Everyone wants safe streets—but too many people refuse to see things from the other vehicle's perspective.
On the other hand, some of the tension bicyclists face isn’t from drivers; it’s from their unwheeled peers who walk or use public transit. This is part of the cyclist’s no-win scenario: Pedestrians don’t want bikes inconveniencing them, either.
Take Melanie from Mt. Airy. On a recent afternoon, while riding home on SEPTA, she was told to get out of the way by a cyclist. See, trains have designated seats for bicycles, and if a bicyclist gets on the train with his or her ride, you can bet three people will have to get up to make room for it.
It’s happened more in recent months, and at this point, she can’t take it anymore. So much so, she took to Facebook one day to vent her frustration about getting out of her seat for a bike.
“Bikers, we’ve had this conversation already,” she posted. “You not being able to ride your $1000 bike home after riding it into the city DOES NOT constitute an emergency and therefore require me to move so you can park it on the seat I pay $180/mth to sit my fat azz in on the regional rail.”
When contacted by PW, she was a bit more subdued. “I love that people are getting their fitness on and all that, but this was a situation where three people had to move,” she says. “If you’re not sure you’re able to get home the way you got to work, maybe you should do something else.”
One person in Philadelphia has dedicated himself to documenting the two-wheeled causes of the conflict: Daily News columnist Stu Bykofsky. The curmudgeonly writer has penned numerous columns about bicycling in recent years, and he regularly gets heat for them.
Those columns are often similar in nature: He grabs police statistics, Bicycle Coalition statistics, interviews a cyclist or two—most recently, he spoke with former Mayor John Street, who admits to going through red lights—then jams his own anti-bike culture opinion down the reader’s throat. He’s just about the only prominent voice on the issue in this politically liberal city. And unlike a lot of writers out there, he’s willing to feed the trolls.
Over drinks in Center City—I stuck to cola, since I had to bike home—he tells me exactly what he thinks about becoming the most notorious anti-bike voice in Philadelphia. For starters, he’s not impressed with the arguments he’s gotten “My critics are assholes,” he says. “They’re dissemblers, they’re illogical, they don’t know how to read, they don’t know how to digest facts.”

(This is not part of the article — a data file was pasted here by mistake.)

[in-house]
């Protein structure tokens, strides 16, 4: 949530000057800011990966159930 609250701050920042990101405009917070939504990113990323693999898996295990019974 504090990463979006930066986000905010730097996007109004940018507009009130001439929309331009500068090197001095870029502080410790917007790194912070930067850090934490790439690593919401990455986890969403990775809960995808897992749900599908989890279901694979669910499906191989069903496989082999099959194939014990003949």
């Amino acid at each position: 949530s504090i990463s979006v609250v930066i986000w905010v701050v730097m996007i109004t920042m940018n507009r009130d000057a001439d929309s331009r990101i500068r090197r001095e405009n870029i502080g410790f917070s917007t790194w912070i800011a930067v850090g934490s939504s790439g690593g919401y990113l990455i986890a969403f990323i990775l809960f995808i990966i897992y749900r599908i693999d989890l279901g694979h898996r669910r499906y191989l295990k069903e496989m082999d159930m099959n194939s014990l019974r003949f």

Bykofsky recently appeared on Radio Times during a bicycle program as the counter-point to the Bicycle Coalition’s Sarah Clark Stuart. During that conversation—and during the one he and I had—he noted that he’s not necessarily against bicycles or bicyclists, as many have pegged him to be.
“I am anti- two things,” he says. “I am anti-bike lane. I don’t think they’re necessary. I think—I know—they slow traffic. Not I think. I know because while I don’t own a car, I have Philly Car Share and I drive in the city. So, I don’t think the bicycle lanes are necessary.”
(Bykofsky, it should be noted, does not accept bicycle advocates’ premise that slower driving on city streets is a good thing that should be celebrated.)
He’s also against bicyclists’ demonstrated behavior; he argues that virtually all of us break laws and deny it. “When you talk to, I will say, 99.5 percent of bicyclists … only .5 percent will admit going through red lights without an excuse,” he says, then mockingly adds his impression of bicyclists at red lights: “‘I don’t care. I’m doing it.’”
Moreover, he’s sick of the city going out of its way to throw money at ideas proposed by city planners, social engineers and the Bicycle Coalition while SEPTA too often gets the short end of the stick. Philadelphia’s plan, he and others have noted, is to have as much as 5 percent of the city commuting via bicycle by 2020—which, while a lofty goal, he notes, is still just 5 percent.
Bykofsky claims his columns are taken out of context by critics in his comments section and on bike-friendly blogs. “Almost every column [I write] is studded—filled—with facts which come from the Bicycle Coalition of Philadelphia,” he says. “I use their own facts and figures, I put it in the paper, I call up the police about tickets…everything I write is documented, and these morons just accuse me of pulling it out of my ass.”
Of course, sometimes Bykofsky bases his arguments on assertions that can’t be proven—like his seat-of-the-pants guess that over 90 percent of bicyclists go through red lights, and the other mentioned earlier, that 99.5 percent of bicyclists are big fucking liars.
Still, I have to acknowledge that most cyclists I meet while researching this story either don’t know there are real traffic laws governing bicycle behavior, or admit that they don’t follow them. And while running intersections may be the most obvious offense they commit, it’s not the worst.
Earlier in August, an allegedly drunk bicyclist sent himself and a woman to the hospital after plowing into her on a weeknight in South Philadelphia, at Broad and Ellsworth. The cyclist is likely facing charges in the incident; DUIs aren’t just for driving cars, after all.
Few bicyclists will admit to drinking and biking. One I spoke with under provision of anonymity, though, did allow that he rides drunk sometimes. He’s not that ashamed of it, either—even as he admits it probably led to him getting into an accident with a driver.
“I got hit a while ago,” he says. “I was kind of drunk, so I didn’t… it’s probably… they came out and asked if I was OK and everything, so it wasn’t…”
Philly Weekly's Fall Guide 2015
Wedding dogs: Because of course